Reclamation invests in new science updates for
Bureau of Reclamation News Release: July 29, 2020
The sun rising over upper Klamath Lake near
Klamath Falls, Oregon.
KLAMATH FALLS, Ore.
– In response to Secretary of the Interior David Bernhardt and
Reclamation Commissioner Brenda Burman’s recent visit with
Klamath Basin ranchers, farmers, tribes and community officials,
Reclamation is launching a new science initiative to inform
Klamath Project operations. The project supplies water to more
than 230,000 acres of irrigated farmland along the border
between Oregon and California. Updated science will improve
water supply forecasting, operations planning and modeling.
“We heard firsthand from the community on the best path forward
to address longstanding water challenges,” said
Commissioner Burman. “Reclamation is launching a fresh
approach with an initial $1.2 million investment in applied
science projects. These projects will improve our understanding
of natural stream flows and the relationship between project
operations and aquatic ecosystems in the Klamath Basin.”
“The Klamath Basin will benefit greatly from the Bureau of
Reclamation’s investment in new science for the Klamath Project.
I am grateful that Secretary Bernhardt, who recently visited the
Basin, continues to look out for the farmers, ranchers, tribes
and the surrounding community of the Basin,” said
Congressman Greg Walden (OR). “This new funding will
support science-based initiatives that will help get us closer
to finding a solution for the Basin that benefits the farmers,
fish and tribes. I look forward to continuing to work with
Secretary Bernhardt and the Trump Administration on finding a
solution to the decades old Klamath Basin Water Crisis, and I
applaud their steadfast commitment to this issue.”
“Outdated science has contributed to year after year of water
allocation problems for the farmers and ranchers in the Basin,”said
Congressman Doug LaMalfa (CA). “I’m grateful for
Secretary Bernhardt and Commissioner Burman’s visit to the Basin
earlier this month, and the resulting commitment to update the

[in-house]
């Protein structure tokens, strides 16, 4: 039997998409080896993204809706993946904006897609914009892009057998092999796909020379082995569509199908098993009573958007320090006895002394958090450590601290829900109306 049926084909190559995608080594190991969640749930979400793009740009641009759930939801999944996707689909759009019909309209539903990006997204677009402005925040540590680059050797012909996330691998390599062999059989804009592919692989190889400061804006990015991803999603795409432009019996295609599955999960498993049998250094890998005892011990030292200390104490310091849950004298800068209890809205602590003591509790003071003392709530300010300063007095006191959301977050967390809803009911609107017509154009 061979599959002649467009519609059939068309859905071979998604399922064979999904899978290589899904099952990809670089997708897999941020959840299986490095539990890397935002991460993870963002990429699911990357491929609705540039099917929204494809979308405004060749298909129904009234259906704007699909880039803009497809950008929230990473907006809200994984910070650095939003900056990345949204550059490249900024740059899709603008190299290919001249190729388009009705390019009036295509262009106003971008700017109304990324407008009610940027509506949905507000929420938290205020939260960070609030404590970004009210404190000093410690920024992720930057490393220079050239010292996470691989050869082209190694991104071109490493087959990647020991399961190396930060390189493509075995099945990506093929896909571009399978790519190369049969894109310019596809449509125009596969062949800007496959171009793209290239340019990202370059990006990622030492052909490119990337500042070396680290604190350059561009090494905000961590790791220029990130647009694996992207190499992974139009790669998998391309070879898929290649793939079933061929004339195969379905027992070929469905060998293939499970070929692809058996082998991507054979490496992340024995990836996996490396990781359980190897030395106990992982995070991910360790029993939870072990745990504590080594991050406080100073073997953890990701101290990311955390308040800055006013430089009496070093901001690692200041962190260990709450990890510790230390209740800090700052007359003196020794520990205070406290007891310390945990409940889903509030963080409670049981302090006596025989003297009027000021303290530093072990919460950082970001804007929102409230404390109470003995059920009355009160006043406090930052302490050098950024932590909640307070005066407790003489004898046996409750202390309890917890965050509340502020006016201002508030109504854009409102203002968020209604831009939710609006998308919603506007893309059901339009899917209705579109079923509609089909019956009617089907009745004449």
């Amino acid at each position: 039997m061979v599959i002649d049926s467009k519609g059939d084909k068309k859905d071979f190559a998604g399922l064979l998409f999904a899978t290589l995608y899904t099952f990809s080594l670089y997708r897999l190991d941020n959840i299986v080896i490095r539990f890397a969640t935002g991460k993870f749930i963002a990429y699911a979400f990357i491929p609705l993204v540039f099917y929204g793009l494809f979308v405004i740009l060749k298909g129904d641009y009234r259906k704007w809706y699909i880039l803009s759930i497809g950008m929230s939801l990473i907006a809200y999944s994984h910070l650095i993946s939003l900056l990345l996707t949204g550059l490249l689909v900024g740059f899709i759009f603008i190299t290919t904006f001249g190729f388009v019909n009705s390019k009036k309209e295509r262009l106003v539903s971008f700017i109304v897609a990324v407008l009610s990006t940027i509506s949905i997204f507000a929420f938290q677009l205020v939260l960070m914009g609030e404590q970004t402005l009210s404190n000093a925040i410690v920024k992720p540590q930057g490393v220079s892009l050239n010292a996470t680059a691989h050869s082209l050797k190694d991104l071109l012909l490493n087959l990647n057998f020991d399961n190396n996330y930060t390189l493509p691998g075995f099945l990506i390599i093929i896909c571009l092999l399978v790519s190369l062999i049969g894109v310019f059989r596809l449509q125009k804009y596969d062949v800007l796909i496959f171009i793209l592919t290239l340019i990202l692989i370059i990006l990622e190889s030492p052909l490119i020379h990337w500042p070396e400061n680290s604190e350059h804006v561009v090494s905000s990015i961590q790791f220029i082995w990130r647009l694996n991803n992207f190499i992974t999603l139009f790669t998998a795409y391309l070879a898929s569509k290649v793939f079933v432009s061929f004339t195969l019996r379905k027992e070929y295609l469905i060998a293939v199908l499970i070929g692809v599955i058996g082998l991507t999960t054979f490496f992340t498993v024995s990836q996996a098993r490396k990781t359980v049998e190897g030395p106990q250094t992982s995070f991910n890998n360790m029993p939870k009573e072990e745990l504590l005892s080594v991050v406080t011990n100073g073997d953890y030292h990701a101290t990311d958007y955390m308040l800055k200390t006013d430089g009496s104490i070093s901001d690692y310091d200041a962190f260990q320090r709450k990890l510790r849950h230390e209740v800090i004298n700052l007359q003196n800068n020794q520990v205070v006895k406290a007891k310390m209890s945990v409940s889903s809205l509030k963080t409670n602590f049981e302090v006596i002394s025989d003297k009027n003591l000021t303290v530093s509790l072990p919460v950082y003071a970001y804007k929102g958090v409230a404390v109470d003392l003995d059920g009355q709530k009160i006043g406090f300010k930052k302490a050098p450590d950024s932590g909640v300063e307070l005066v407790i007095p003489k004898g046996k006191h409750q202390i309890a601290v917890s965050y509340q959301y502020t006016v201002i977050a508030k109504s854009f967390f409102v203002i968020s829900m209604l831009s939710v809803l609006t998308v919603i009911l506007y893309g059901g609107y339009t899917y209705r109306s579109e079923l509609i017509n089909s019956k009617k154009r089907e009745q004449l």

science that could provide incredible relief and more informed
decision-making to the Klamath Basin for decades to come.”
Reclamation will begin several important science initiatives:
Naturalized Flow Study. Update a 20-year-old assessment
of stream flows to address shortcomings identified in the
National Academy of Science’s 2004 and 2007 reviews,
as well as incorporating more recent data.
Level Science Update. Conduct focused evaluations of
emerging science in partnership with the United States
Geological Survey and U.S. Fish and Wildlife Service that will
improve the understanding of how Upper Klamath Lake elevations
affect endangered sucker fish.
Flow/Habitat Relationships in the Klamath River. Evaluate
contemporary methods of data collection and habitat modeling
techniques to tailor a plan to better support habitat and water
flow needs of juvenile Chinook and endangered coho salmon in the
Model Refinement. Refine a salmon survival model in
partnership with the USGS and USFWS that will update the Stream
Salmonid Simulator model, which is used to estimate juvenile
salmon survival during their migration to the sea.
Disease and Hydrology Data Portal. Develop a process
that will improve biologic data management on salmon disease in
the Klamath Basin.
These new science initiatives will be conducted in collaboration
with other agencies and stakeholders in the Klamath Basin.
“The activities announced will be helpful to all the
stakeholders in the Klamath Basin, and we are committed to
maintaining an ongoing dialogue,” said
Deputy Regional Director Jeff Payne. “My hope is that
the science process and the involvement by experts across
Reclamation and additional input from stakeholders will result
in some crucial, agreed-upon facts that are needed for decisions
and will also focus future investments on the highest priority
Visit https:https://www.usbr.gov/mp/kbao/programs/ops-planning.html for
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